Parkinson’s Disease is a degenerative neurologic disorder that affects movement, and results in loss of muscle control and balance. According to the Parkinson’s Disease Foundation, approximately 60,000 people in the United States are diagnosed with this disease each year.

The key symptoms that develop early in this disease are a tremor, usually on one side of the body, rigidity, impaired balance and bradykinesia, or slowness and small movements. It is difficult to make an accurate diagnosis of the condition, when these symptoms are mild during the early stages. Also there are no standard diagnostic tests. However, a recent report says that researchers from the Chicago Medical School have developed a new blood test that could help neurologists detect Parkinson’s disease and track the illness as it progresses. Their study was recently published online in the Proceedings of the National Academy of Sciences.

About 101 people with Parkinson’s and 91 healthy people were tracked. The researchers found that gene “expression” changed significantly over three years in the Parkinson’s patients. The researchers found two genetic markers that 90 percent are effective at indicating the presence of Parkinson’s disease. However, they said that it is not clear if Parkinson’s causes changes in the genes or if the genes actually result in the development of Parkinson’s.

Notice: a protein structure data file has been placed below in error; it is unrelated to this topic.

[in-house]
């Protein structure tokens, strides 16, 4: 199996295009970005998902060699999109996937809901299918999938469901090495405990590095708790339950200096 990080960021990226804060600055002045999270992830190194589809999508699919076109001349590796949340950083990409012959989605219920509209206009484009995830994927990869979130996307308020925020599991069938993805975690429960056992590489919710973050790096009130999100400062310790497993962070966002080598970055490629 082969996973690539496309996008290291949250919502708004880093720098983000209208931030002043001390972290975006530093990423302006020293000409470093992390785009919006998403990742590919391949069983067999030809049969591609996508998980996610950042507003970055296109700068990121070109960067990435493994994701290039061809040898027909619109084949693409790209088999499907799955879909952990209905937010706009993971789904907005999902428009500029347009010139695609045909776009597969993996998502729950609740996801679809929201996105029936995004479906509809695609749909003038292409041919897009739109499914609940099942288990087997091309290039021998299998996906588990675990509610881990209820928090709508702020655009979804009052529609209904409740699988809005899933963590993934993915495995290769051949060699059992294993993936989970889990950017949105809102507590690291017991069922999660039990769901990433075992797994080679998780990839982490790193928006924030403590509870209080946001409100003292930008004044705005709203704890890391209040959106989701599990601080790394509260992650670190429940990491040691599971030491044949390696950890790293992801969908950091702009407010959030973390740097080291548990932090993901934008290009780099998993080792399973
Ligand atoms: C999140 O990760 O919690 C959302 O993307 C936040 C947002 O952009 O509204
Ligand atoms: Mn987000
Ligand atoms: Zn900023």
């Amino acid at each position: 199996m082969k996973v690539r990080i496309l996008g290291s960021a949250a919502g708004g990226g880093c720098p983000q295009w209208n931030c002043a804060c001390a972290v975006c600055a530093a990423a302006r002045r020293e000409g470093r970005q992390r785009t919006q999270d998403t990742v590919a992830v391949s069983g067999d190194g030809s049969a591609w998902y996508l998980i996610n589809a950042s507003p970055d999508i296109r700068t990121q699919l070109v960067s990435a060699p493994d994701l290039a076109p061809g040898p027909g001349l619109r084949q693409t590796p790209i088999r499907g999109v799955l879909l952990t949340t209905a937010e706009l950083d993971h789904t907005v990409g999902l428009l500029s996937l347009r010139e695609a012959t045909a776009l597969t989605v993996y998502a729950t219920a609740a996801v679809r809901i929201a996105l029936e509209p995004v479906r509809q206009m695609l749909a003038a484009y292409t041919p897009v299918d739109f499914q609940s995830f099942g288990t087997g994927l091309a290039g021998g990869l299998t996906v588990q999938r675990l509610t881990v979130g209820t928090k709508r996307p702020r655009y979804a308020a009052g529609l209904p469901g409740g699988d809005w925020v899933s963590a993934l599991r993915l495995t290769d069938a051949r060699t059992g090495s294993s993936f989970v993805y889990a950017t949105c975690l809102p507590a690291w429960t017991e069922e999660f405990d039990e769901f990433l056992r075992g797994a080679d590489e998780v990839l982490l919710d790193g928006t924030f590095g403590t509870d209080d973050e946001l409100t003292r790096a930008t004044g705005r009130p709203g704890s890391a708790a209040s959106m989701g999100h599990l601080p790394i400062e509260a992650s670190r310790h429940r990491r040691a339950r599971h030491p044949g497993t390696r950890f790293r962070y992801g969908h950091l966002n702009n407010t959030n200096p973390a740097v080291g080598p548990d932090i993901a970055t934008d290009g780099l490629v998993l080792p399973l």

As both the genes are related to how the body processes glucose and insulin, the researchers think there may be a link between diabetes and Parkinson’s disease.

The objective of the study was to "greatly" improve the accuracy of Parkinson’s diagnosis through a combination of analysis of symptoms, brain scans and blood tests. But further testing is needed to confirm if the test works and is accurate. The coauthor of the study said "If successful, we expect our findings will translate into a valuable diagnostic tool for Parkinson’s disease".